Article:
Except for toll roads, there aren’t very many freeways around Pittsburgh. But anything remotely resembling a freeway has carries a special set of hazards.
When traffic isn’t heavy, the prevailing speed on highways is generally at least fifteen miles over the posted limit. You are likely to be tailgated and honked at if you go any slower.
The weird thing about on-ramps in this part of the world is that they aren’t merges like I’m used to in California. They’re very short, governed by yield signs or even stop signs. And other drivers actually expect you to yield or stop. If you’re wondering how you’re going to do zero to the prevailing fifteen or twenty over the limit in nothing flat, well, I’m still trying to figure that out, too.
Fig. 1. Screenshot from Google Maps, taken April 13, 2020, of the interchange of I-376 and Beechwood Boulevards.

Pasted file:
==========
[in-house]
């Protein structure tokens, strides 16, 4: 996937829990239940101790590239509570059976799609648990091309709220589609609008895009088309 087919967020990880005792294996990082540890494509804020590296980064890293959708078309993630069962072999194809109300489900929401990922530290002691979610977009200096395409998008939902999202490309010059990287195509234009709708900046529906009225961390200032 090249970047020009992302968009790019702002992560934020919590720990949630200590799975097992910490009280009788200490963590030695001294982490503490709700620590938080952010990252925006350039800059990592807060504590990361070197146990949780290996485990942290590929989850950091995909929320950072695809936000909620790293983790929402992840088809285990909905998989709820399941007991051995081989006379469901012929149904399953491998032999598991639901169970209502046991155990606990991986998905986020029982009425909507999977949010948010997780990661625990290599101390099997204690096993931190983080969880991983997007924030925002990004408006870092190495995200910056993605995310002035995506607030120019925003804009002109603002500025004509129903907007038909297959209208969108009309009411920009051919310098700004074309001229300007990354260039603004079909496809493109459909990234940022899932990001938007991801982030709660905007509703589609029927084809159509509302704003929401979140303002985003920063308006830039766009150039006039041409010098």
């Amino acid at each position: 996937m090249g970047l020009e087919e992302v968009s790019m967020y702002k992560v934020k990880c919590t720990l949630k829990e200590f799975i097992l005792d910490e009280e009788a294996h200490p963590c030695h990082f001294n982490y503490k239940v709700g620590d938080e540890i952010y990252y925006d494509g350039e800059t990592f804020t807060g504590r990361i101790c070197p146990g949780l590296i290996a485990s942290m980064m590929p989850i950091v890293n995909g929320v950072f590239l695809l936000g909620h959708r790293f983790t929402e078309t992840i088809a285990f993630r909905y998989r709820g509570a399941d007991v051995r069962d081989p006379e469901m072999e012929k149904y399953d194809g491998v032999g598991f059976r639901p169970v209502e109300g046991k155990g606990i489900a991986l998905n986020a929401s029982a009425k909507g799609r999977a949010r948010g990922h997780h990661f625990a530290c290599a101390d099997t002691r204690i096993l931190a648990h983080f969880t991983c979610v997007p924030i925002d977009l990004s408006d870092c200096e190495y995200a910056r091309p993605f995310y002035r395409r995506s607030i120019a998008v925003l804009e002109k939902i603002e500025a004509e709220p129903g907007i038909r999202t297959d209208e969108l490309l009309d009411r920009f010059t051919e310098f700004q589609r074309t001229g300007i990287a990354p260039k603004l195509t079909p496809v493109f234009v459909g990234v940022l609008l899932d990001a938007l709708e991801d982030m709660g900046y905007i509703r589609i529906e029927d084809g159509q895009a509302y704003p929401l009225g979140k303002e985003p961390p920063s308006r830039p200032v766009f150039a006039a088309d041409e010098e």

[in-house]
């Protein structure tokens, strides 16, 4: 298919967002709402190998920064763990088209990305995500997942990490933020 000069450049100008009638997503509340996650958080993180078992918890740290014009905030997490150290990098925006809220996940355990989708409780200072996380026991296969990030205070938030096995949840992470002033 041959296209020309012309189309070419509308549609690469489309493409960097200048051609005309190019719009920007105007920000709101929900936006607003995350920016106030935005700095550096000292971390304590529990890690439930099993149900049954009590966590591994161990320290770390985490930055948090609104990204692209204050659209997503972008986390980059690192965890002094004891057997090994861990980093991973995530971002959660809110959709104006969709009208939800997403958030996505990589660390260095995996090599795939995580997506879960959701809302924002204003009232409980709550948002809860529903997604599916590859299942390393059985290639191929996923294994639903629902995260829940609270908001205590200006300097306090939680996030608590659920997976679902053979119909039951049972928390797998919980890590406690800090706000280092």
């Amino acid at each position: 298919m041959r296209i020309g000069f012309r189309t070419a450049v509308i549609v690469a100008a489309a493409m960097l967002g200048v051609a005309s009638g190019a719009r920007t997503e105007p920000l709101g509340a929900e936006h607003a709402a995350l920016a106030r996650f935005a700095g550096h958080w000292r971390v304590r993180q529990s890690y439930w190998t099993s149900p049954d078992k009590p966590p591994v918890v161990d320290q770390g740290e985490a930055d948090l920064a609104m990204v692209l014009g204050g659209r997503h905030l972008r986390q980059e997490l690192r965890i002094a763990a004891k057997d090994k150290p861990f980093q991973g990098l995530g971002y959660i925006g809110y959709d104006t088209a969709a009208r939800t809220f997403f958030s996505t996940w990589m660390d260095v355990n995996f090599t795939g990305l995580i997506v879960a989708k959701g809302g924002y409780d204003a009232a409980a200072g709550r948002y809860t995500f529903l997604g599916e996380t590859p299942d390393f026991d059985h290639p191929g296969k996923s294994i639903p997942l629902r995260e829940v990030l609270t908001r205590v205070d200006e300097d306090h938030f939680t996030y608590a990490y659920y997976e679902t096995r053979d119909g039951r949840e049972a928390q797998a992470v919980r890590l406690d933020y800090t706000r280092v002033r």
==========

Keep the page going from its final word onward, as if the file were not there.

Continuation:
One of the worse examples I’ve seen here here is from Beechwood Boulevard onto the Parkway (I-376) East (figure 1). The on-ramp here terminates with a stop sign. Immediately following the on-ramp is the off-ramp (Exit 74) that leads to Beechwood Boulevard heading toward Squirrel Hill and Homestead. So you need to come to a full stop, wait for a break in traffic, then accelerate like mad and do an additional lane change to the left to get to the Squirrel Hill Tunnel. And of course everybody is doing at least ten or fifteen miles per hour over the speed limit. In general, this interchange is an evil mess from any direction.